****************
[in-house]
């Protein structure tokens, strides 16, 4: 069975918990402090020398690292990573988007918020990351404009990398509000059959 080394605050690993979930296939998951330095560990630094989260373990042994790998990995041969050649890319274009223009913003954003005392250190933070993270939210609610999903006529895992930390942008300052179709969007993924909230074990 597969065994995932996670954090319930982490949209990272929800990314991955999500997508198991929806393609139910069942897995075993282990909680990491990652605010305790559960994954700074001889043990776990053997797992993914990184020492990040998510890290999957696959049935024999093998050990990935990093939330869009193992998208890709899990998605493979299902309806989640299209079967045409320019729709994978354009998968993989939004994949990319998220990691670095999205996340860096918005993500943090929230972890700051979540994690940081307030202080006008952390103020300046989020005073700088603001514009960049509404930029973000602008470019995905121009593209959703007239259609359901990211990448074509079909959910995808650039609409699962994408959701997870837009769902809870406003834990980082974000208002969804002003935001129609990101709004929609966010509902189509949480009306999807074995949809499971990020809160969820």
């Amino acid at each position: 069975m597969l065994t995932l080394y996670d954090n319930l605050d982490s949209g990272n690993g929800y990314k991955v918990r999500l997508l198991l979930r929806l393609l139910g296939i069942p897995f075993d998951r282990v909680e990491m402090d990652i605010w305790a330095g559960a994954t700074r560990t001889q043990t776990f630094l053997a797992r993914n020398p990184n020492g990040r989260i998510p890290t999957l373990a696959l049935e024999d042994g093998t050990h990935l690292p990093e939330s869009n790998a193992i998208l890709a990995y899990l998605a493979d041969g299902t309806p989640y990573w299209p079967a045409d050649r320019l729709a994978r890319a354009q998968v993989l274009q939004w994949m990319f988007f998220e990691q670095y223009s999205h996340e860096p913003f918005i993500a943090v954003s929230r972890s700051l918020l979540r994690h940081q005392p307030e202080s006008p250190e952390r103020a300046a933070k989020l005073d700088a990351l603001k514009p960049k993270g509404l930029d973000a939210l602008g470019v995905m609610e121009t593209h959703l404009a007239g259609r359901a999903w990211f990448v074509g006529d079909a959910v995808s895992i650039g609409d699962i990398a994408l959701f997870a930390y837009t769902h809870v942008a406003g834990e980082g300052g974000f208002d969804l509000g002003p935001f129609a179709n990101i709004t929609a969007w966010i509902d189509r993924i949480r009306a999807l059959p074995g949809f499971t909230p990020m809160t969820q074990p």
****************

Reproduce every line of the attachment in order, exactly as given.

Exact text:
[in-house]
């Protein structure tokens, strides 16, 4: 069975918990402090020398690292990573988007918020990351404009990398509000059959 080394605050690993979930296939998951330095560990630094989260373990042994790998990995041969050649890319274009223009913003954003005392250190933070993270939210609610999903006529895992930390942008300052179709969007993924909230074990 597969065994995932996670954090319930982490949209990272929800990314991955999500997508198991929806393609139910069942897995075993282990909680990491990652605010305790559960994954700074001889043990776990053997797992993914990184020492990040998510890290999957696959049935024999093998050990990935990093939330869009193992998208890709899990998605493979299902309806989640299209079967045409320019729709994978354009998968993989939004994949990319998220990691670095999205996340860096918005993500943090929230972890700051979540994690940081307030202080006008952390103020300046989020005073700088603001514009960049509404930029973000602008470019995905121009593209959703007239259609359901990211990448074509079909959910995808650039609409699962994408959701997870837009769902809870406003834990980082974000208002969804002003935001129609990101709004929609966010509902189509949480009306999807074995949809499971990020809160969820």
């Amino acid at each position: 069975m597969l065994t995932l080394y996670d954090n319930l605050d982490s949209g990272n690993g929800y990314k991955v918990r999500l997508l198991l979930r929806l393609l139910g296939i069942p897995f075993d998951r282990v909680e990491m402090d990652i605010w305790a330095g559960a994954t700074r560990t001889q043990t776990f630094l053997a797992r993914n020398p990184n020492g990040r989260i998510p890290t999957l373990a696959l049935e024999d042994g093998t050990h990935l690292p990093e939330s869009n790998a193992i998208l890709a990995y899990l998605a493979d041969g299902t309806p989640y990573w299209p079967a045409d050649r320019l729709a994978r890319a354009q998968v993989l274009q939004w994949m990319f988007f998220e990691q670095y223009s999205h996340e860096p913003f918005i993500a943090v954003s929230r972890s700051l918020l979540r994690h940081q005392p307030e202080s006008p250190e952390r103020a300046a933070k989020l005073d700088a990351l603001k514009p960049k993270g509404l930029d973000a939210l602008g470019v995905m609610e121009t593209h959703l404009a007239g259609r359901a999903w990211f990448v074509g006529d079909a959910v995808s895992i650039g609409d699962i990398a994408l959701f997870a930390y837009t769902h809870v942008a406003g834990e980082g300052g974000f208002d969804l509000g002003p935001f129609a179709n990101i709004t929609a969007w966010i509902d189509r993924i949480r009306a999807l059959p074995g949809f499971t909230p990020m809160t969820q074990p």